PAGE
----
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Wednesday, 21 November 2012

Open letter to tax-avoiders, ‘untouchable’ government officials, corrupt civil servants and spongers from the clientelistic society in Greece: when Greece defaults, you have the blood of innocent people on your hands!

Dear Sir, Madam,

Greece has been an example for many people in Europe and the whole world.

It was arguably the country with the first hospital in the world. The founder of the concept ‘democracy’. The country in which Plato, Aristoteles, Archimedes and Pythagoras could develop their knowledge and wisdom in the sciences of Philosophy, Physics and Mathematics. The country of a dozen other great scientific, humane and political inventions that I forgot or yet didn’t hear about.

Greece has gone through a number of difficult decades during the last hundred years, of which I hope it will recover. The Second World War; the Colonel’s Regime; the continuous arguments with big neighbour Turkey over Cyprus and other borderline issues; the anemic Greek economy; the enduring difficulties to change the country from an agricultural and tourism-based society into a modern industrial and service-based economy; these are all factors that are stopping Greece from retaining its past grandeur.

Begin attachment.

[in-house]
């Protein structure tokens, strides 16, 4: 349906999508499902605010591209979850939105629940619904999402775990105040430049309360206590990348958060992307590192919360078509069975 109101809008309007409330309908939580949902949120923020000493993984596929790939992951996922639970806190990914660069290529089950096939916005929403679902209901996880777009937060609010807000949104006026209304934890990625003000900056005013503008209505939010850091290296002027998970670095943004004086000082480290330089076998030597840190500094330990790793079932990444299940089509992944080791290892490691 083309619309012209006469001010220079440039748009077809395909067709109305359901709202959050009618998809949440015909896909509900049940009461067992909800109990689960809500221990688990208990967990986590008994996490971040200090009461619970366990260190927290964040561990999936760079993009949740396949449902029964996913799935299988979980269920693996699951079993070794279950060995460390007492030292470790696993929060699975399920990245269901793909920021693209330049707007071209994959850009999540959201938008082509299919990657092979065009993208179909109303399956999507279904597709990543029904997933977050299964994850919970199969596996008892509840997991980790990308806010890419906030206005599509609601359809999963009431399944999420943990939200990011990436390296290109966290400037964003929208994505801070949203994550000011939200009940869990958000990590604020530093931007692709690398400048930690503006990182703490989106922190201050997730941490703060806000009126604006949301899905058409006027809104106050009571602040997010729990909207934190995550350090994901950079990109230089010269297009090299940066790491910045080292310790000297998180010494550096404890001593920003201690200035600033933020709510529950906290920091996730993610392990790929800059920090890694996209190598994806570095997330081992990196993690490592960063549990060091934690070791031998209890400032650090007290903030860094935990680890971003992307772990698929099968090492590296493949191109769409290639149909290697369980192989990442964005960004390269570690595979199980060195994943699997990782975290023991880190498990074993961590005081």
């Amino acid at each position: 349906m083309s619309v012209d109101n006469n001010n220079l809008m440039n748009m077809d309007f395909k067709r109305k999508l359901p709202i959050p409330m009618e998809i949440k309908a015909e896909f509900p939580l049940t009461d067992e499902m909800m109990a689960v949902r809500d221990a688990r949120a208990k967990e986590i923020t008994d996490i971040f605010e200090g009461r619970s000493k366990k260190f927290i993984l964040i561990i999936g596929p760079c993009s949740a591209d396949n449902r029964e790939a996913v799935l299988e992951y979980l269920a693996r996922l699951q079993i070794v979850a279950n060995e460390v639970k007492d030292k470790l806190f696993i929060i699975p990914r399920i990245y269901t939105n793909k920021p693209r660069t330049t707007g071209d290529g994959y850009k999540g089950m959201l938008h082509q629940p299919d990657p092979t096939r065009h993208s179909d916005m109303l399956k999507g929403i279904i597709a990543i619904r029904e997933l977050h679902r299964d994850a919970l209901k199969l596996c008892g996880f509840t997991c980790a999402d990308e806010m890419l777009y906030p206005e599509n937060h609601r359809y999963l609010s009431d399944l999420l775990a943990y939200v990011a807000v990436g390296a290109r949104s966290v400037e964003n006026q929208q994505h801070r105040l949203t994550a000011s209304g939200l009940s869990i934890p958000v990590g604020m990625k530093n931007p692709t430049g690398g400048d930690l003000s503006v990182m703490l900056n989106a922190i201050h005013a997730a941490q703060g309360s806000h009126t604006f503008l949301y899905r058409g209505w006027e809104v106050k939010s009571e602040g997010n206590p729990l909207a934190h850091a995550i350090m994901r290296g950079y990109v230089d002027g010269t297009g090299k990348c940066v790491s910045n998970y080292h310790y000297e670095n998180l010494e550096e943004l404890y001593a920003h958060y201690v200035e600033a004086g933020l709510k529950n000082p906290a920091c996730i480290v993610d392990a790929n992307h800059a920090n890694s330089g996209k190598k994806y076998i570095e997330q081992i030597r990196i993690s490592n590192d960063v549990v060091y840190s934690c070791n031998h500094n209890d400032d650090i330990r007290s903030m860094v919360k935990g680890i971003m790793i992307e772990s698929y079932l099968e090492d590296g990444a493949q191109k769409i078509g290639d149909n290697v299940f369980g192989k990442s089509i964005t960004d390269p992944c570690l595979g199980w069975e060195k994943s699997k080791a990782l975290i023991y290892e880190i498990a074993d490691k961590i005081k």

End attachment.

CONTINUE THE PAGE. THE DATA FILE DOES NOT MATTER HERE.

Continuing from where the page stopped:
Still, I am convinced that Greece will recover from its difficulties, like a phoenix from the flames. As far as I’m concerned, Greece is and will be a member of the European Union and the Euro-zone. Greece is an undividable part of Europe and the EU and Greece belong together.

This morning, I was shocked and strongly disappointed that the negotations between the finance ministers of the European Union on another rescue package for Greece went awry. I didn’t understand why these negotiations failed and why countries like Germany, Finland and The Netherlands were so stubborn on the conditions for the next rescue package.

Remission of Greece from all its debt might be one bridge too far, but at least these countries could have agreed on a strong reduction of the interest rates for the Greek loans, making it much easier for Greece to pay off its debt.

Everybody knew that Greece did the best it could to save money and to deploy further austerity measures: unemployment fees were minimized, pensions were cut, enormous amounts of civil servants have been fired. The IMF was satisfied on the Greek progress and the streets of Athens and other cities were already cluttered with protestors against the harsh and sometimes even inhumane austerity measures.